Yaoundé

Alexandra Bornac By Alexandra Bornac

Yaoundé is a beautiful city built around seven hills (namely why I call it the Rome of Africa). From any point of the city you can spot the peak of every hill: a green paradise. The problems lie at the base of this paradise. As the research I conduct here is targeted around HIV/AIDS, gender inequality, land and inheritance rights, I could not resist the urge of observing the living conditions and urban structure in Yaoundé.

It is understood that a clean house and a roof is necessary to safeguard one’s health and it is important in the moments of convalescence. It is not the case here where houses either have no roofs and the windows consist of a stack of old t-shirts stuffed in rectangle holes. Bastos, one of the richest neighbourhoods of Yaoundé, is filled with expensive houses and embassies surrounded by well-kept gardens. In between these imposing and well-built buildings, you find the native population who sold their lands to buy food. Yet, they kept small parcels where they built houses out of dirt which bent towards the ground at the slightest wind blow. They are not painted, nor do they have floors: they are built directly on the ground. The roofs are different pieces of metal put together simply to protect from the rain but there is never a guarantee that it will work.

The other consistent problem is the abundance of garbage lying on the streets or thrown in the rivers. Canals are built between the main roads and the pavement to divert the rain water, but instead they turned into intense smelling garbage disposals. I pass to work a complex of apartment buildings where the smells are impossible to handle for more than ten seconds and the mountains of garbage seem to have grown higher since I got here.

The rich build houses as wide as their parcel of land and as high as to cast a thick shadow on the small houses that the poor barely try to keep standing. The discrepancy is astonishing and the images are worth a thousand words. It reflects the true structure of the society: you are either very rich or very poor. The middle class is non-existent and the poor constitute the majority of the population. Those that have the money prefer to fund soccer fields, churches or private universities. Some will sometimes even pay for street lights in their neighbourhoods but the majority of the Yaoundé areas remain unlit at 7 pm when the sun is gone. Populated areas get their lights from the little bars on the side of the road or the grill fire that the street food vendors use.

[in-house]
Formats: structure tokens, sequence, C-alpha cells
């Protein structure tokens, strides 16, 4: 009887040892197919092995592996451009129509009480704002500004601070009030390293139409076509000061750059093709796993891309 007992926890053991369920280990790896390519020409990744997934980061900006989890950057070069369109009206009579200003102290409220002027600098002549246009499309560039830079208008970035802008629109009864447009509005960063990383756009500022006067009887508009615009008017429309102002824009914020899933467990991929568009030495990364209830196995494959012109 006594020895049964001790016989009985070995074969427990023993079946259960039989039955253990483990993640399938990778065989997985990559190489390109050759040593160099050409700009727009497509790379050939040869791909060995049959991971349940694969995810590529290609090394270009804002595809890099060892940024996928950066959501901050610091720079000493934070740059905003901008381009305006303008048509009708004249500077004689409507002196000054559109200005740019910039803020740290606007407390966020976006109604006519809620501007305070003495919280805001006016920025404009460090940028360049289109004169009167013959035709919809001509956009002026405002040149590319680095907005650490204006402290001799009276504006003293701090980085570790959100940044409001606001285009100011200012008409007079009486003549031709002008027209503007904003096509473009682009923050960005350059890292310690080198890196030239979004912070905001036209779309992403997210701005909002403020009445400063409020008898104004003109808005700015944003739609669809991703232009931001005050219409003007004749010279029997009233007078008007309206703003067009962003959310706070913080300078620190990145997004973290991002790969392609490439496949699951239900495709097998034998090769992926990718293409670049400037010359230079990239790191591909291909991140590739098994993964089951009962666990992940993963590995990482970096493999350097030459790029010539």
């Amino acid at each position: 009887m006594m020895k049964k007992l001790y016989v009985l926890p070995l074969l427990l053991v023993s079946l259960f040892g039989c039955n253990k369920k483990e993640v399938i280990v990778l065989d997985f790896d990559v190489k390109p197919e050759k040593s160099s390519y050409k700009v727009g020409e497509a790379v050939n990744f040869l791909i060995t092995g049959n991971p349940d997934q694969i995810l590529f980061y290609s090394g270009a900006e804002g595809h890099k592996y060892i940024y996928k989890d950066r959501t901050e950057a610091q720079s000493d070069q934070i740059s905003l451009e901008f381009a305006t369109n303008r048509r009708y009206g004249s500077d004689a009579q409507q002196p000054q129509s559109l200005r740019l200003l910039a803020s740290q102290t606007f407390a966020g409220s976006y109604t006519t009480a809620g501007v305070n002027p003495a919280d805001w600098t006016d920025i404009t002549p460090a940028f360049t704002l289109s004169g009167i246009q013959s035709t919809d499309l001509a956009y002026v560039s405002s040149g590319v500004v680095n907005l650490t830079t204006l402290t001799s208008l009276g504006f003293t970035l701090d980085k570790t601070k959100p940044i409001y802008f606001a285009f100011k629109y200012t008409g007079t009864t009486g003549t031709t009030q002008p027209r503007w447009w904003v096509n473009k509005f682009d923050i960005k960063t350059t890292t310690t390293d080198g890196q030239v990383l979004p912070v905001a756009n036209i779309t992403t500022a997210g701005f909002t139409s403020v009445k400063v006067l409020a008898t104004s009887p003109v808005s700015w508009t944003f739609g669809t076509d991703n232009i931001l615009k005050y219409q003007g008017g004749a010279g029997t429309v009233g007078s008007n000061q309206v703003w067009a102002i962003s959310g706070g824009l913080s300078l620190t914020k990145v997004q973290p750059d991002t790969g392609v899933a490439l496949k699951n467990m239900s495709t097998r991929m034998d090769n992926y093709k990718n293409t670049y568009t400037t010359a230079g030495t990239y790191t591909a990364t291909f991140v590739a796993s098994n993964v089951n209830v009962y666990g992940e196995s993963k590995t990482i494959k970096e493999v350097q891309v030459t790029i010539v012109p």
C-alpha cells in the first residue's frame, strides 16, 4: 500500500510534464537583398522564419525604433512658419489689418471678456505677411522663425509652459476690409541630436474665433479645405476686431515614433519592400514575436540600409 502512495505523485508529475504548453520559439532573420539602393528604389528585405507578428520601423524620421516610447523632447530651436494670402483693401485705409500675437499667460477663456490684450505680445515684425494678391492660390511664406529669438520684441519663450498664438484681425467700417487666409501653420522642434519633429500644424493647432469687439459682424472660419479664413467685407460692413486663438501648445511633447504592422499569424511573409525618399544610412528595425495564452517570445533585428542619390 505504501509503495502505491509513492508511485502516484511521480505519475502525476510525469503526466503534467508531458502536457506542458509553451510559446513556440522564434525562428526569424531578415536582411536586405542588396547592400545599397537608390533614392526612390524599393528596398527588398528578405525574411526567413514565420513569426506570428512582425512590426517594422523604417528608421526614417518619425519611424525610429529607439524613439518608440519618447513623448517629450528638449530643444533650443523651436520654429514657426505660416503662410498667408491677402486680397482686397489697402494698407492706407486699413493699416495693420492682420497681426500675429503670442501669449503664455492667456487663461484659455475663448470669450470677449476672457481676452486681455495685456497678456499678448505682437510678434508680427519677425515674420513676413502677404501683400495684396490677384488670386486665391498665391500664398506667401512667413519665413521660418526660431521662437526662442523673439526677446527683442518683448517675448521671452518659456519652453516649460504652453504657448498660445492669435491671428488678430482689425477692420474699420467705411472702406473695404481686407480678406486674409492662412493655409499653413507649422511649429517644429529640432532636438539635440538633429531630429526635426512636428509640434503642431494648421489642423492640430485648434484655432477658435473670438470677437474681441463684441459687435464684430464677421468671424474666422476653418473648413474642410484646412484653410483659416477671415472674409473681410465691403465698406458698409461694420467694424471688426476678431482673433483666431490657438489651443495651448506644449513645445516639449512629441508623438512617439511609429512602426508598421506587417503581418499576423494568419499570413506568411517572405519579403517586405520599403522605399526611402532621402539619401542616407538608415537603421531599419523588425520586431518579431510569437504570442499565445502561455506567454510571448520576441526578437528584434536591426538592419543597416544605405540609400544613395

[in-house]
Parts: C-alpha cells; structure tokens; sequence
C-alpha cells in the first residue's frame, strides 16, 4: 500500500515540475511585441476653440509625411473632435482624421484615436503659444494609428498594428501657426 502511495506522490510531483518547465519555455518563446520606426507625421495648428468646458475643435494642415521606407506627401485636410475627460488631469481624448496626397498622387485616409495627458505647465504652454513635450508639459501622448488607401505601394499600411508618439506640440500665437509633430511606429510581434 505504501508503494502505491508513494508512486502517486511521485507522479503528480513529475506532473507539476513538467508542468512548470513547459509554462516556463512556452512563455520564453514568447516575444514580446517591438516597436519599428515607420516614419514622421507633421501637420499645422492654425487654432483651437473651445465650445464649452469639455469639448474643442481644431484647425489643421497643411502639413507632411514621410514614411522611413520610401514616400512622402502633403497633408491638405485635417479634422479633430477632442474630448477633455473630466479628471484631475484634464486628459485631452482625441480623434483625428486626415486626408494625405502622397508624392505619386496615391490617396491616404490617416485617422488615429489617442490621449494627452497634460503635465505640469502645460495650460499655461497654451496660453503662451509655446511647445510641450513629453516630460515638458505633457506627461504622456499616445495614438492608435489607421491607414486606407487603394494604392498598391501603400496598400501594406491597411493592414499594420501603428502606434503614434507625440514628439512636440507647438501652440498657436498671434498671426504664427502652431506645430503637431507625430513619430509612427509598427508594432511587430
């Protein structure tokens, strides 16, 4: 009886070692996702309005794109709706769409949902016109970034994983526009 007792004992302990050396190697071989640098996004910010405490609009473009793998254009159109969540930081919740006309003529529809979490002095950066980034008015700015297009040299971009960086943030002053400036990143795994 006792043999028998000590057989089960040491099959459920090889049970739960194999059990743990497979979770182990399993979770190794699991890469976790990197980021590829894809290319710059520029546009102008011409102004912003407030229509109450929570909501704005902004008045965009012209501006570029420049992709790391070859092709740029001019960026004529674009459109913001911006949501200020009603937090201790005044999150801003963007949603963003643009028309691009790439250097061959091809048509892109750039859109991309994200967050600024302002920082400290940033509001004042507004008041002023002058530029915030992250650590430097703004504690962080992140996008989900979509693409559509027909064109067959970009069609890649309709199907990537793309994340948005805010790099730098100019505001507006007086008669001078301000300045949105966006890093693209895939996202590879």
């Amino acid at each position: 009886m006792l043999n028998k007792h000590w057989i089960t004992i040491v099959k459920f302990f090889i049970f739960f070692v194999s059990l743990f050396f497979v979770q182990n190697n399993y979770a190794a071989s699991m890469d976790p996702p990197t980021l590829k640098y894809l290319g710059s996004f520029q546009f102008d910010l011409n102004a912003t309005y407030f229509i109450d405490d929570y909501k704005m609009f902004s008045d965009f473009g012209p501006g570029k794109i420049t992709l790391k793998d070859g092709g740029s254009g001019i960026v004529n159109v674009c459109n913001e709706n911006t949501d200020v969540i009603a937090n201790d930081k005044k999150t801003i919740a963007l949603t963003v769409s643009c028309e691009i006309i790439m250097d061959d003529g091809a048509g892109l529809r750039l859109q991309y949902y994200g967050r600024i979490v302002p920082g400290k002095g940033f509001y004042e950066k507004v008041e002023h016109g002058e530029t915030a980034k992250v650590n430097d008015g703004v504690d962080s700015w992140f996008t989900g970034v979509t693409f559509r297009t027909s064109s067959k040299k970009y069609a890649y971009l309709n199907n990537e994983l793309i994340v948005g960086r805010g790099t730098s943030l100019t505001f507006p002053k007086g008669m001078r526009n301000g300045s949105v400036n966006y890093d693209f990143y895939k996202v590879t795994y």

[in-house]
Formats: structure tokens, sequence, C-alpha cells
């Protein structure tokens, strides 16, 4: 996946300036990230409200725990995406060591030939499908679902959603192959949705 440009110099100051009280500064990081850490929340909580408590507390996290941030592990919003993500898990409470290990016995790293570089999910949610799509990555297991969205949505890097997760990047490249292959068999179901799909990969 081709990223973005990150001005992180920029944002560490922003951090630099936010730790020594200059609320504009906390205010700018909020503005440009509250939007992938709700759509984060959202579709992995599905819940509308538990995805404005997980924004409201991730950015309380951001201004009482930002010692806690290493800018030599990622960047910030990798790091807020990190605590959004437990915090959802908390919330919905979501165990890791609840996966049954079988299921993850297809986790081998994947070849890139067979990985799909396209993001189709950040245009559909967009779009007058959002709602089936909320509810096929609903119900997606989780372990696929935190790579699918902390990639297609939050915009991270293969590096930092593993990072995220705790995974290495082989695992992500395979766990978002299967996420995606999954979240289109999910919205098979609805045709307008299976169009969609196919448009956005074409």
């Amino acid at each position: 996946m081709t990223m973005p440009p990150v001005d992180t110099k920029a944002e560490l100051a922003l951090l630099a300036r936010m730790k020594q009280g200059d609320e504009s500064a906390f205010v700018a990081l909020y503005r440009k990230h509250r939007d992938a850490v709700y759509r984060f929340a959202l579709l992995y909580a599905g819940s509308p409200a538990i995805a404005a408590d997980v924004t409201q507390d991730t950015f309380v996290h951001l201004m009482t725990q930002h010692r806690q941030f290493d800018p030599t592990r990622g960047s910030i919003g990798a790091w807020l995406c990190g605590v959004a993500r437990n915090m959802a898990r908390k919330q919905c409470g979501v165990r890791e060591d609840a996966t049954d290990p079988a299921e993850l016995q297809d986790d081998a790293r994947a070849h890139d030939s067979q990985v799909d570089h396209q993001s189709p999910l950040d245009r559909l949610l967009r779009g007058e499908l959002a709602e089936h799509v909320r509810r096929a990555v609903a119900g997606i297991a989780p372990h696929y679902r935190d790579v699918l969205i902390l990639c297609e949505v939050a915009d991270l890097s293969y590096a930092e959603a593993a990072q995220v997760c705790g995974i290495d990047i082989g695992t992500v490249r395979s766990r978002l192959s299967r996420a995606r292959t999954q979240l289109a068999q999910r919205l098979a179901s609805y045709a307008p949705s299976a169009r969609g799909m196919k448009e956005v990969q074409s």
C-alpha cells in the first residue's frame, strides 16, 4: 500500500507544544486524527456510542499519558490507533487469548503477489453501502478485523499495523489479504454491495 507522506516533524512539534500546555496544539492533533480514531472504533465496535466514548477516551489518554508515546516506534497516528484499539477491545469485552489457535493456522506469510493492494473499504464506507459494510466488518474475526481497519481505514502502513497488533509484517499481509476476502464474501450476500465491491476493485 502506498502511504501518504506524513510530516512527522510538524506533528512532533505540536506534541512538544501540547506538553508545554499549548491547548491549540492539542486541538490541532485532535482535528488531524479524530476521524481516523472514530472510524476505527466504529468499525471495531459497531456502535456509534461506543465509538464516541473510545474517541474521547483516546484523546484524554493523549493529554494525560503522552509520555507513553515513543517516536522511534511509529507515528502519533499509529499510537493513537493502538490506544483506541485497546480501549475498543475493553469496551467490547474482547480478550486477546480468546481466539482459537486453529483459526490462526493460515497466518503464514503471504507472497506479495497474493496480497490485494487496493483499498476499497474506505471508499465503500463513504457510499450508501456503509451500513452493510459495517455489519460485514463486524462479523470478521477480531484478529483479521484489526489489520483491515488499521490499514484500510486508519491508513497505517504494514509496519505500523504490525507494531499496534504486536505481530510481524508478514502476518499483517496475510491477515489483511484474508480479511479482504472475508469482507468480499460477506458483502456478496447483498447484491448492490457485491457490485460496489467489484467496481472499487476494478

Yaoundé is also filled with half-built house: people will start big projects and will stop mid-through due to lack of money. This gives squatters the opportunity to settle in these construction sites. One 5 story building I pass on my way to work every day stands there half-finished and you cannot be oblivious to the sheets attached to the ceilings which play the role of walls.

The saddest image I encountered was when I was walking towards to the biggest park in Yaoundé situated downtown. On my way I could not stop looking at the garbage lying around in front of the prime minister’s office. I tried to look the other way and I only met the eyes of a woman who must have been around 60 years old sitting in the seat of an abandoned car. She was smiling, but her eyes were sad as she was rearranging the sheets so that the rain does not penetrate in what was definitely her home.